-Update Both Jeff Smith and Steve Brown have just announced their resignations.

First, State Senator Jeff Smith, a professor at Washington University and a politician for whom a number of my college buddies worked, is apparently under federal investigation for actions undertaken during the 2004 campaign.

Next, State Representative Steve Brown is expected to plead guilty to one count of conspiracy stemming from the same race for being involved in distributing anonymous information critical of Russ Carnahan (now a Representative from MO).

Finally, a Democratic political operative (what the hell is a political operative?) Milton H. "Skip" Ohlsen III, is being connected with a bombing that occurred in Clayton last year.

Just what the hell is happening?!

I understand how politicians could get tripped up in those pesky campaign finance laws, and might even want to write anonymous hate mail about their competition, but a Democratic operative who makes points with explosives?

This is St. Louis, not Kabul...

We'll keep our ears to the ground, but in a a small-town big-city like St. Louis, it shouldn't be long before more information comes out.
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Monday, August 24, 2009

Welcome (back) To St. Louis

Over the past two weeks, graduate students at St. Louis' institutions of higher learning have been moving in and getting situated. Many of them start classes this week. So now that you are here... or back for another year in St. Louis, you probably want to know what's happening.

A quick overview of St. Louis: For those of you from the East Coast, it is a real city, beyond the barriers of campus. There are a number of great areas in which to spend your time and money, and getting to know all of them can take some time.

We recommend South Grand, Tower Grove, Soulard, Lafayette Square, Benton Park, and the Central West End for urban destinations.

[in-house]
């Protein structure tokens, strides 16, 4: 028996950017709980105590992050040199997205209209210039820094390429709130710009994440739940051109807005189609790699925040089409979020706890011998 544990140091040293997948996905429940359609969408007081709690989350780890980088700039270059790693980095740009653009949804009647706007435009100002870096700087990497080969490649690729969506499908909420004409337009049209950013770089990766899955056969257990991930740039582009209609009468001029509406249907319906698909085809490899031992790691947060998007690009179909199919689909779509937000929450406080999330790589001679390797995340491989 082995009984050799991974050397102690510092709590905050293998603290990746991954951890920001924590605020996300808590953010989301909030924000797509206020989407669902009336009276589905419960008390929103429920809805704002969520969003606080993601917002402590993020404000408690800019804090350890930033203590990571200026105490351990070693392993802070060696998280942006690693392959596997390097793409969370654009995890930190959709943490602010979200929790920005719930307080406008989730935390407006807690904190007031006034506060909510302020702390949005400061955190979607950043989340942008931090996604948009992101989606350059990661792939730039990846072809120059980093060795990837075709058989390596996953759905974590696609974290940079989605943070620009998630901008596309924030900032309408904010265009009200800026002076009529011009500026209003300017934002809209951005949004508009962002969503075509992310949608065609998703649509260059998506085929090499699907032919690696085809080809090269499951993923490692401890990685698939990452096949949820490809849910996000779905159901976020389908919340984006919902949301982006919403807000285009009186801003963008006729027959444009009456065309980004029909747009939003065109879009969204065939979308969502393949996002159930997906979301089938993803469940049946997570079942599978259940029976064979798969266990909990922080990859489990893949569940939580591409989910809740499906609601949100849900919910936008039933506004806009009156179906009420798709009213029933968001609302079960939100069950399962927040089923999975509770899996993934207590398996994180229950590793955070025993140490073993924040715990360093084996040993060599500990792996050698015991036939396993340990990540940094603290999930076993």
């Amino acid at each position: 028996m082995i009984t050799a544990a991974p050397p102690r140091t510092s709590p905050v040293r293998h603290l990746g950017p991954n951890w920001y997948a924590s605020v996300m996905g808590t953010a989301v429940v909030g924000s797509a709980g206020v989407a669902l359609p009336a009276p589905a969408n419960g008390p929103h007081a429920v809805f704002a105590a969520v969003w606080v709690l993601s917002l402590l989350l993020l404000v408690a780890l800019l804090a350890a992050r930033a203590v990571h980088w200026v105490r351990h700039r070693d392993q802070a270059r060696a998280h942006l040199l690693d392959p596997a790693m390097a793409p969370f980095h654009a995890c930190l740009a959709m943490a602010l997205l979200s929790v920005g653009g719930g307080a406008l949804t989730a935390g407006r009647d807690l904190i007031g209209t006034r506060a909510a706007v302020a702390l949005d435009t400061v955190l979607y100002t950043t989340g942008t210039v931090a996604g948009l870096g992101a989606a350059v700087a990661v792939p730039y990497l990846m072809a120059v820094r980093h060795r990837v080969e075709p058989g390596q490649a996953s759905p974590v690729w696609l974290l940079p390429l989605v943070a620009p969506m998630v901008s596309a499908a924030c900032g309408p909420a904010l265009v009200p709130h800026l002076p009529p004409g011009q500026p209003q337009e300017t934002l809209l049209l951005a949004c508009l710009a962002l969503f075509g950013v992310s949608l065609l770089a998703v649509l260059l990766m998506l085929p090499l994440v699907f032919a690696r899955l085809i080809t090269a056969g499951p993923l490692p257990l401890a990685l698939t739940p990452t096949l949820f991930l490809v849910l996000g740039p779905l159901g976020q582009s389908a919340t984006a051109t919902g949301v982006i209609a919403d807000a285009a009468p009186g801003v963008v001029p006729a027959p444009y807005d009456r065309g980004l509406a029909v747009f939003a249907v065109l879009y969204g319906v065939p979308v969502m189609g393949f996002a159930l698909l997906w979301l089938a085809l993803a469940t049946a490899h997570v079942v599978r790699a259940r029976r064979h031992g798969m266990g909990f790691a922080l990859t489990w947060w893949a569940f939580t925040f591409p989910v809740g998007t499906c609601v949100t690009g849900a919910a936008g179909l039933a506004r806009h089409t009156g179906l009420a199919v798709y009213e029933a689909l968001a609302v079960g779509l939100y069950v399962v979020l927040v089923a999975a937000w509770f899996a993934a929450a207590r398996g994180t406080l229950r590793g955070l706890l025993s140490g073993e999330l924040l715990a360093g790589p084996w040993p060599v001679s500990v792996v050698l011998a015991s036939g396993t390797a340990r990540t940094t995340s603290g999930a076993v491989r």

For those of you from smaller communities, St. Louis is unique in that it maintains a small-town city feel. People are friendly, helpful, and generally not totally self-absorbed. If someone invites you over for Shabbat, they are serious about the offer.

Nearly any activity that you are looking to get involved with, you will be able to find and there are a host of organizations in and outside of the Jewish community that can help you connect with those activities.

St. Louis isn't the largest Jewish community in the world, but it does have some incredibly Jewish neighborhoods. If you aren't from the area, it can seem like a daunting task to meet people who share your interests and level of observance (or lack thereof).

To connect with other grad students and young professionals, check out the Young Professionals Division of the Federation, Gesher City, JGrads, and Moishe House. Once the Next Dor house opens up, that should also be a fantastic resource to meet other people who share your interests.

To learn more about Israel Advocacy, hit up the St. Louis Israel Connection (SLIC)

For a community directory, listing congregations and basically anything else, check out

You can also send questions to thestloujew @

Welcome to St. Louis. Let us know how we can help make your transition easier.

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Friday, August 21, 2009

Renting in St. Louis, Part Duex

While there are big stories brewing, involving Jeff Smith, the only Jewish State Senator in MO, and two new Jewy apps for the Palm Pre, we should check back in on our friends and see if all is well in new apartment paradise.

When we last left off with our protagonists, they had just signed a 2-year deal on a fantastic apartment in the Central West End at a great price.

My friend returned to Israel to finish up his service in the IDF, and his girl friend was back in Colorado for a week before joining him.

All seemed well in the world until. . .